A Swiss chemist named Albert Hofmann was employed in a laboratory at Sandoz, a pharmaceutical company, when he first synthesized LSD. Sandoz was working on a research project involving a parasitic fungus called ergot that grows on rye, known as Claviceps purpurea. In the Middle Ages, it poisoned thousands of people who ate rye bread infected with it. Ergot had also been used by midwives, who sometimes gave it to pregnant women to bring about and speed up labor. In the 19th century, most physicians deemed the practice too dangerous because high dosages lead to strong contractions and endanger the baby, although physicians sometimes still used ergot to stop a woman's bleeding after childbirth.
In the 1930s, researchers at the Rockefeller Institute in New York isolated lysergic acid from an ergot compound. This research was the basis for Hofmann's work at Sandoz. While deriving different compounds from lysergic acid, Hofmann developed several medicines, including drugs that lowered blood pressure and improved brain function in the elderly. In 1938, Hofmann derived the 25th in a series of these derivatives. It was lysergic acid diethylamide, or LSD-25. He thought that LSD-25 might stimulate breathing and circulation. But tests didn't show anything special, and Sandoz abandoned further study.
Five years later, Hofmann's thoughts returned to LSD-25's potential. He felt that it hadn't been fully explored, so he took the unusual step of synthesizing another batch for further testing. During the process, however, Hofmann began to feel strange. He stopped his work and went home early, "being affected by a remarkable restlessness, combined with a slight dizziness." While at home, he was in a "dreamlike state" and "perceived an uninterrupted steam of fantastic pictures, extraordinary shapes with intense, kaleidoscopic play of colors" [source: Hofmann]. At the time, Hofmann decided that he must've gotten some of the solution on his finger. (Later it was determined that he must have touched his finger to his mouth, as LSD can't be absorbed through the skin.)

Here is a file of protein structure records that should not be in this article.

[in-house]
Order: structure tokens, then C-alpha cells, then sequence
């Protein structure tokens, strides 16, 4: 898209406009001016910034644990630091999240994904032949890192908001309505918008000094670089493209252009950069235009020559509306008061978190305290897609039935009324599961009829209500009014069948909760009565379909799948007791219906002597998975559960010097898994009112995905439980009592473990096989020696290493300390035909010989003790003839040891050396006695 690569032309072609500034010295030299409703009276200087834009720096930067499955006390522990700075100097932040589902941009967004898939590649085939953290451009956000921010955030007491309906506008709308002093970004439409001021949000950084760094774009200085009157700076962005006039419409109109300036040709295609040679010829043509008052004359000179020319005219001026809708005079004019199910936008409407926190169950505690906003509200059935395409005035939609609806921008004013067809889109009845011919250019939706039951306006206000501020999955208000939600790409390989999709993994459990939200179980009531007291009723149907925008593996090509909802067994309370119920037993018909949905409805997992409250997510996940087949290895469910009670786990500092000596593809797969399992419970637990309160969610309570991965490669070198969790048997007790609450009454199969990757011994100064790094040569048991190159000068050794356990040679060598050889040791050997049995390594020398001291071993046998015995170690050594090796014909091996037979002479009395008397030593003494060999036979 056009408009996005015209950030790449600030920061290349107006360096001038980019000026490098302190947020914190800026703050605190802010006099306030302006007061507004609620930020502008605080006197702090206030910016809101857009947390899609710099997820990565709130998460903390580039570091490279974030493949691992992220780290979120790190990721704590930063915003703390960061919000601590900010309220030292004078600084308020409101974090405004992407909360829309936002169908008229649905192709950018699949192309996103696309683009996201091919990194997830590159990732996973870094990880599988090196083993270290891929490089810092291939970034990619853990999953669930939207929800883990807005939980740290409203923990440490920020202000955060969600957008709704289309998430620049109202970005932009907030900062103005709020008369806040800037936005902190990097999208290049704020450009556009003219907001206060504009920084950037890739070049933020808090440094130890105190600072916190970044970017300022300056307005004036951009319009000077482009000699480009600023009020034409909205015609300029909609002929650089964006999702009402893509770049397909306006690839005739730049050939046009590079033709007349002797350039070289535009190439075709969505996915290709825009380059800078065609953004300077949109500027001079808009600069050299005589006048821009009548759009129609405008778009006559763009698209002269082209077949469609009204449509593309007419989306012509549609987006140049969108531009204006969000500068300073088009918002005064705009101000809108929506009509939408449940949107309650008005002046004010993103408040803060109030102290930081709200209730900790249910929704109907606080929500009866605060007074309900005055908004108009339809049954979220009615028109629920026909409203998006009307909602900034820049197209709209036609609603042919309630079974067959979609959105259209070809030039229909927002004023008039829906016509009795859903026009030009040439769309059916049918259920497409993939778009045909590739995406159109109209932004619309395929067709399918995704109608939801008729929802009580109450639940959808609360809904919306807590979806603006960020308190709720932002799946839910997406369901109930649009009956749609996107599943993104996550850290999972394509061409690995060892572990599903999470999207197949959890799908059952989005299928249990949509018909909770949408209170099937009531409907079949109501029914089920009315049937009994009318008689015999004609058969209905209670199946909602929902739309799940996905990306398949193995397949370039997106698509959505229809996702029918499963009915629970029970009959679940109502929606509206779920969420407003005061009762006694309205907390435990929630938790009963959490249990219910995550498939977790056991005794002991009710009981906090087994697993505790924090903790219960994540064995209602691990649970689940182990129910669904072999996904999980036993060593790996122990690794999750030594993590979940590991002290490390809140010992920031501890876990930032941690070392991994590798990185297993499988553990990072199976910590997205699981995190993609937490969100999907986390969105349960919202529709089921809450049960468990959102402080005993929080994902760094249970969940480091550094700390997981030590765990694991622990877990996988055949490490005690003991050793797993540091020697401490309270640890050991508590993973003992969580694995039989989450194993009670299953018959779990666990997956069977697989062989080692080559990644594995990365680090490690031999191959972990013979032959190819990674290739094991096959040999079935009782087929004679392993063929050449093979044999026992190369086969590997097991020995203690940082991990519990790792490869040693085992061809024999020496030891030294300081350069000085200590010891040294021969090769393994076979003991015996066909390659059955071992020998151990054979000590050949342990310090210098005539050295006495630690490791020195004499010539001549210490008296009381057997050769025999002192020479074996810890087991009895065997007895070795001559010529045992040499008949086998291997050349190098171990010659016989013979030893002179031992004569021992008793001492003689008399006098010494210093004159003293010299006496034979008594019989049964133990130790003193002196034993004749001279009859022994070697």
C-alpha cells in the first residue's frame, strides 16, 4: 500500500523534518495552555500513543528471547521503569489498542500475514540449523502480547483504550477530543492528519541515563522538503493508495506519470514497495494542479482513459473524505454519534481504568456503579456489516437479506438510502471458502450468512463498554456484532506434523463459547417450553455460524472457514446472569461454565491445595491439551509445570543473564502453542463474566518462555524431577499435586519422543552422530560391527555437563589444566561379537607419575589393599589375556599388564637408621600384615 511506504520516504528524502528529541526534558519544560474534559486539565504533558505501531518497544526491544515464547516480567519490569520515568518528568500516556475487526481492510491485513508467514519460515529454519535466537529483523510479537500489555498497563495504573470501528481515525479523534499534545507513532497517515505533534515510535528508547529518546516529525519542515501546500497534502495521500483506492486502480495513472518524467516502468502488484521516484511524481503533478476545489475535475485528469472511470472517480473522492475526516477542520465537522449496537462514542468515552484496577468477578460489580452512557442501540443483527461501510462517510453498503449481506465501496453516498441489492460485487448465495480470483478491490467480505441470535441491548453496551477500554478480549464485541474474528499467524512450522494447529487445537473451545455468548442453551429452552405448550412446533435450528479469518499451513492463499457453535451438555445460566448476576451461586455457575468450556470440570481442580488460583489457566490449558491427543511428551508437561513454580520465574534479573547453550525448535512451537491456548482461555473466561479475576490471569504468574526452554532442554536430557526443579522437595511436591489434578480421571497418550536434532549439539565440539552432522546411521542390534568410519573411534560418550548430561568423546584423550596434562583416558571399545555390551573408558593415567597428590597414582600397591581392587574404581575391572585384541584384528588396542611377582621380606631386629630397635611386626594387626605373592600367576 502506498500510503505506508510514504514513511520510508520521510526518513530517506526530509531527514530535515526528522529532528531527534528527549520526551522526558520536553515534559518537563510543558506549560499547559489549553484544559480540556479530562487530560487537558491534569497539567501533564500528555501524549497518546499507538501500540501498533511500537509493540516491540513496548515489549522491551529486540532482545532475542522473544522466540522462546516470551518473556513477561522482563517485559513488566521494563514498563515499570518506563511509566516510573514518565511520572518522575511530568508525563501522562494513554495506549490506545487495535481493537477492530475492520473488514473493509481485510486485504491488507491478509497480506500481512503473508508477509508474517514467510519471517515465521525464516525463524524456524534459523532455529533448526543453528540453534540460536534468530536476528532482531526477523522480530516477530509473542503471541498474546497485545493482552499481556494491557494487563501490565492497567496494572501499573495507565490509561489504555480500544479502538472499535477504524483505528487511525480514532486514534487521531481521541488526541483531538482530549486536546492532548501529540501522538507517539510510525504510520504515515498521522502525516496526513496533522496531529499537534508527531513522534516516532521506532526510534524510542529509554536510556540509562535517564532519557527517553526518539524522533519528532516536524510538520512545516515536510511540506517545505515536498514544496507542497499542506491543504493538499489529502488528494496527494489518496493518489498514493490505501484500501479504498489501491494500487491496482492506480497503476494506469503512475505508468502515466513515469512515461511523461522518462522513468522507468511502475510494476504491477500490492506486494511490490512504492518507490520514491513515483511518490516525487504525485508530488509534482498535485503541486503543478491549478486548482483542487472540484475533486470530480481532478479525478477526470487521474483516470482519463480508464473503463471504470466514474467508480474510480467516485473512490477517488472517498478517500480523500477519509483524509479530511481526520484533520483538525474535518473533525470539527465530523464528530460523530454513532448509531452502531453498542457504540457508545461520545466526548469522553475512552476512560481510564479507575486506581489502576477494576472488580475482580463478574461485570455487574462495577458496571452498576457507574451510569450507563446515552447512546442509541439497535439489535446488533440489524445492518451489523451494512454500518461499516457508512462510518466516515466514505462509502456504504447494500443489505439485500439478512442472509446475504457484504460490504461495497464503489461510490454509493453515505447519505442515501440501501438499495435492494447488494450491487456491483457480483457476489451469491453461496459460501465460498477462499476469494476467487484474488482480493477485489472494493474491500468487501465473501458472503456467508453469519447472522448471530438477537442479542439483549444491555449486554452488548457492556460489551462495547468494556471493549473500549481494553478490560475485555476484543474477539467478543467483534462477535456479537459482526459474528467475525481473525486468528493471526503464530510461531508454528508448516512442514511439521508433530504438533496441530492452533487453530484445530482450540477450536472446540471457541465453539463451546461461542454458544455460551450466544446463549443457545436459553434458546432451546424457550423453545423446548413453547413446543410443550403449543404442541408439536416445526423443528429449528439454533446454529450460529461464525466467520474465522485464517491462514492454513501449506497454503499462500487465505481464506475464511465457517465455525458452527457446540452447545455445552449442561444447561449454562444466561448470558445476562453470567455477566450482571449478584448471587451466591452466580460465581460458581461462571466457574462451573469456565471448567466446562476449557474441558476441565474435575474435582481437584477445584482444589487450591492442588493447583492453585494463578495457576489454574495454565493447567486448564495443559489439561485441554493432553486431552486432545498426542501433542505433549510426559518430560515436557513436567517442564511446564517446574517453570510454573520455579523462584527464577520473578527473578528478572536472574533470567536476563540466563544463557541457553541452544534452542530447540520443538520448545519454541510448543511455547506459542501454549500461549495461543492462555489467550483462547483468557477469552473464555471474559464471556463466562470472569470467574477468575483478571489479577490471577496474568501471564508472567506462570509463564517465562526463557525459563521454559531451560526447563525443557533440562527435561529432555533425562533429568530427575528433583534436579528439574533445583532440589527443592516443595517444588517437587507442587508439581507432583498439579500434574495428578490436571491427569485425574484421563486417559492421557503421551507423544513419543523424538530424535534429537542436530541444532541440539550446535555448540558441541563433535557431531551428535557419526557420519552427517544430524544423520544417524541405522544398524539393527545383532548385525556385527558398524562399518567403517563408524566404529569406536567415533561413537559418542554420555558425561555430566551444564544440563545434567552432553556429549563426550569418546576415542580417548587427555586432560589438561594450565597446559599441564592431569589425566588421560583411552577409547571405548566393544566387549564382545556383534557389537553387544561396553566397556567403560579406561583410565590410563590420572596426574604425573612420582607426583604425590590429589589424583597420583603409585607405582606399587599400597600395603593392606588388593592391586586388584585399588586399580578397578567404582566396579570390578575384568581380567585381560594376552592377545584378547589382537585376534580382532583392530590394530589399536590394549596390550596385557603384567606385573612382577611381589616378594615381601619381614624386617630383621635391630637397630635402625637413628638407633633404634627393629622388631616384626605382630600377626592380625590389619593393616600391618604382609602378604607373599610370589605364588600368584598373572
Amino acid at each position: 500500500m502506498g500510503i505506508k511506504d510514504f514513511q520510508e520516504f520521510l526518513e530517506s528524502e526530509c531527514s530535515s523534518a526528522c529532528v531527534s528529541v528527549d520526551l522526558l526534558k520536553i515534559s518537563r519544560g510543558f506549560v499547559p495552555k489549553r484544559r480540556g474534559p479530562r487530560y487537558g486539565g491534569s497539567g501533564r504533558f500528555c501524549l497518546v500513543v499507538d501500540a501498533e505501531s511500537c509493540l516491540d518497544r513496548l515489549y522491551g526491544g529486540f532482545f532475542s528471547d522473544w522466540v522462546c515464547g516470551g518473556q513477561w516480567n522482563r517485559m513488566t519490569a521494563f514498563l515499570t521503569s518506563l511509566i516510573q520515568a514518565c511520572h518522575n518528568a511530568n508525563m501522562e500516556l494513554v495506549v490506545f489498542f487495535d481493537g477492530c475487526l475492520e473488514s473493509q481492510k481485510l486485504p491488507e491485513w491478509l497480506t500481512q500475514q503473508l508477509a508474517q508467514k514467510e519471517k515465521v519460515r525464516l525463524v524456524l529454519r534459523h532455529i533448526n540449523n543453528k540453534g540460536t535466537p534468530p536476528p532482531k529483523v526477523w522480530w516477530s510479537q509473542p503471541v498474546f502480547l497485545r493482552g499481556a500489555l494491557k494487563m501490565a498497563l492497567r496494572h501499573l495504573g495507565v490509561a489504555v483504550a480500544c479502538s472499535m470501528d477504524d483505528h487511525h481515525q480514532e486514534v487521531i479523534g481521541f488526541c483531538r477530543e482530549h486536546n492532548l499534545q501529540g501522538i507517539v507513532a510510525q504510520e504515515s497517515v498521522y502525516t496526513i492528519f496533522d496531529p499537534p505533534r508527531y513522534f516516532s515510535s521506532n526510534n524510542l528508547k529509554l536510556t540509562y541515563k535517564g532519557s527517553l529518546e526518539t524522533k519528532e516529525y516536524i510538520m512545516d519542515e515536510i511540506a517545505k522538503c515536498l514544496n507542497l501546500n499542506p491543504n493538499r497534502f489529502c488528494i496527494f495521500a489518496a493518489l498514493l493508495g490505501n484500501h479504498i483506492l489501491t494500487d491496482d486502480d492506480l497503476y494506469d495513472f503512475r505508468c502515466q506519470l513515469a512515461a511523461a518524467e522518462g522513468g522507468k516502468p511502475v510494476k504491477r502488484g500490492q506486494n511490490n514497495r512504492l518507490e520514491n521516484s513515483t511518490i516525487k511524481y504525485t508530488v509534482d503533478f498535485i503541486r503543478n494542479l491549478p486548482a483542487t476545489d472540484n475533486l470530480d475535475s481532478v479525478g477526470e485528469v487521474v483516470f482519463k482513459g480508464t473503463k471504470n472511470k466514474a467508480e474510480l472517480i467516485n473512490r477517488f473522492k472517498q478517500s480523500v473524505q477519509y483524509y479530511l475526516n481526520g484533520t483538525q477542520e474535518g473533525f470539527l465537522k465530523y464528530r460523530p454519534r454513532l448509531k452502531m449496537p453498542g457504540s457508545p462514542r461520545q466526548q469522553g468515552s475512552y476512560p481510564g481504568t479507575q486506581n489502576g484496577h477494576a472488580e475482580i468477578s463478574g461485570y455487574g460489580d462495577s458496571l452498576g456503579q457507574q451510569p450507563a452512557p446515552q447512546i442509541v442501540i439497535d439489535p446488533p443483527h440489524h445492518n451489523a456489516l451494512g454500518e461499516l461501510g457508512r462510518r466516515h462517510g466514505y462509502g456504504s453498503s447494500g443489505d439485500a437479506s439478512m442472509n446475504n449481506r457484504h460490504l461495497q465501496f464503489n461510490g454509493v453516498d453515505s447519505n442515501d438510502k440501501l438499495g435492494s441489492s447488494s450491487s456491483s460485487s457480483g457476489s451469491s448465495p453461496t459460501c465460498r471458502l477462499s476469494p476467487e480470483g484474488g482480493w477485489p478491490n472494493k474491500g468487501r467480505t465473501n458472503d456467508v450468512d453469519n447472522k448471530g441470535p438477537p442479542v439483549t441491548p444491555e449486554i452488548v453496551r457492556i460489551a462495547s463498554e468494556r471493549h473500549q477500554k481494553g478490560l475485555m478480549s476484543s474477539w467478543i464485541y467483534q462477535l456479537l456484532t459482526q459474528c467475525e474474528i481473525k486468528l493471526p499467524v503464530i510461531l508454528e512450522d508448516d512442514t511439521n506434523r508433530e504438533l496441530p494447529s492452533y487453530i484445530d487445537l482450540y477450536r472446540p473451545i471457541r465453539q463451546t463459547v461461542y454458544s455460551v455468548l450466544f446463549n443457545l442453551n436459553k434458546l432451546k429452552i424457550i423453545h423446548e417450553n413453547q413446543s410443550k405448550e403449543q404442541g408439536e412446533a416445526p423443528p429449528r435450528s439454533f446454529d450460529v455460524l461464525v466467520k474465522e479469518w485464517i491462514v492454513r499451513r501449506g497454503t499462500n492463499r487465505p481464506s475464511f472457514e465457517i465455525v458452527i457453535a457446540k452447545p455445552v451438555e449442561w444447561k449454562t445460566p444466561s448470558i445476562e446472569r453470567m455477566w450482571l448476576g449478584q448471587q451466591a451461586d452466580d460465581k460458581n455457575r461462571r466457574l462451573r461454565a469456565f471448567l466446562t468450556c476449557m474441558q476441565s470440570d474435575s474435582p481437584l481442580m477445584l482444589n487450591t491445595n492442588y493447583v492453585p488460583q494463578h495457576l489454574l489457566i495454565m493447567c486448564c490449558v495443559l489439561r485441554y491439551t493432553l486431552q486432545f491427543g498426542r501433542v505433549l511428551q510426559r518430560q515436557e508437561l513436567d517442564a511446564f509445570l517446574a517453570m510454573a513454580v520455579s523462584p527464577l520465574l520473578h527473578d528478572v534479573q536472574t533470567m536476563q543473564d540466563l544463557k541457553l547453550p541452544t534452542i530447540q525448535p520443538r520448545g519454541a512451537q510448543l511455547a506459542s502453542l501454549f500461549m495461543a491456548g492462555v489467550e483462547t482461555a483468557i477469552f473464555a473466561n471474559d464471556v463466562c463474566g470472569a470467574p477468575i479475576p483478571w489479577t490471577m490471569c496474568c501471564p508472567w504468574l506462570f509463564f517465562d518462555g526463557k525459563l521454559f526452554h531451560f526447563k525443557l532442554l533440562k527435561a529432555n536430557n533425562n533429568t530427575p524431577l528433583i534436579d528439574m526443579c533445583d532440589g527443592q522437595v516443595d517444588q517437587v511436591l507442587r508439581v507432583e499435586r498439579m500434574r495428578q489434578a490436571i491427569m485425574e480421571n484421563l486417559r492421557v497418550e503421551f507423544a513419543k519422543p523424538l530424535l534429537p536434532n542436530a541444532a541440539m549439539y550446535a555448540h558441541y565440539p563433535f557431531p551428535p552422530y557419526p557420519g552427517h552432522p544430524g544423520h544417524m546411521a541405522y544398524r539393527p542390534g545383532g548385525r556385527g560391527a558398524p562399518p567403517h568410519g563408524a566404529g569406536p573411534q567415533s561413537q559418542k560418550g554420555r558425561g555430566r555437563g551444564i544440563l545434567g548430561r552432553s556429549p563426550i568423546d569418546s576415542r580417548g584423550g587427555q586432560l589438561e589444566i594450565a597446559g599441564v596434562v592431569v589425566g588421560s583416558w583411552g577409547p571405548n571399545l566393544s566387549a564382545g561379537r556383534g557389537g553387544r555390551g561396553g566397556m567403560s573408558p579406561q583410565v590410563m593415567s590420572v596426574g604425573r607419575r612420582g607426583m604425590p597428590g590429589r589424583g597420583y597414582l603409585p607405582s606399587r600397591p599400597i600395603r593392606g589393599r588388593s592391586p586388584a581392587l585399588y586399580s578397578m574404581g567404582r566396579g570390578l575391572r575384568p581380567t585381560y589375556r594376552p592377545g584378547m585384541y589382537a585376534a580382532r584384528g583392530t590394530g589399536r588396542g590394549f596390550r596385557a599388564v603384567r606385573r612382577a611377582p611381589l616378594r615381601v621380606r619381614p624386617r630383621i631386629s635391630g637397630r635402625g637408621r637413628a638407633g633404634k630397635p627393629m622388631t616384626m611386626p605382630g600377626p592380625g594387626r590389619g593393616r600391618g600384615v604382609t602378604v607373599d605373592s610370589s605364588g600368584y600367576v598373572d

The next day, Hofmann purposely dosed himself with LSD. He took 250 micrograms, 10 times more than today's typical minimum dose. Hofmann became delirious and could barely speak. Initially he panicked and asked his laboratory assistant to call a doctor. The doctor could find nothing wrong with Hofmann other than the fact that his pupils were dilated -- he had normal blood pressure, heart rate and respiration. Soon his panic gave way to euphoria, and Hofmann once again saw beautiful shapes and colors. The next day, he told others at Sandoz about what had happened, and they experimented with similar results. No other drug had been known to have such strong effects in such small doses.
After trials on animals, Sandoz gave LSD to research institutes and doctors to use in psychiatric experiments on both healthy and mentally ill subjects. The research was compelling enough to convince Sandoz to patent LSD and market it as Delysid in 1947. It was sold in 25-microgram tablets for use in analytical psychotherapy. Sandoz also suggested that psychiatrists take the drug themselves, so that they could better understand their patients. Two years later, doctors at the Boston Psychotropic Hospital were using it on their own patients. By 1960, there had been hundreds of papers published in scientific and medical journals on the various uses of LSD -- it was the talk of the psychiatric community. But by 1966, Sandoz had stopped making it altogether. Let's see how LSD is made illegally.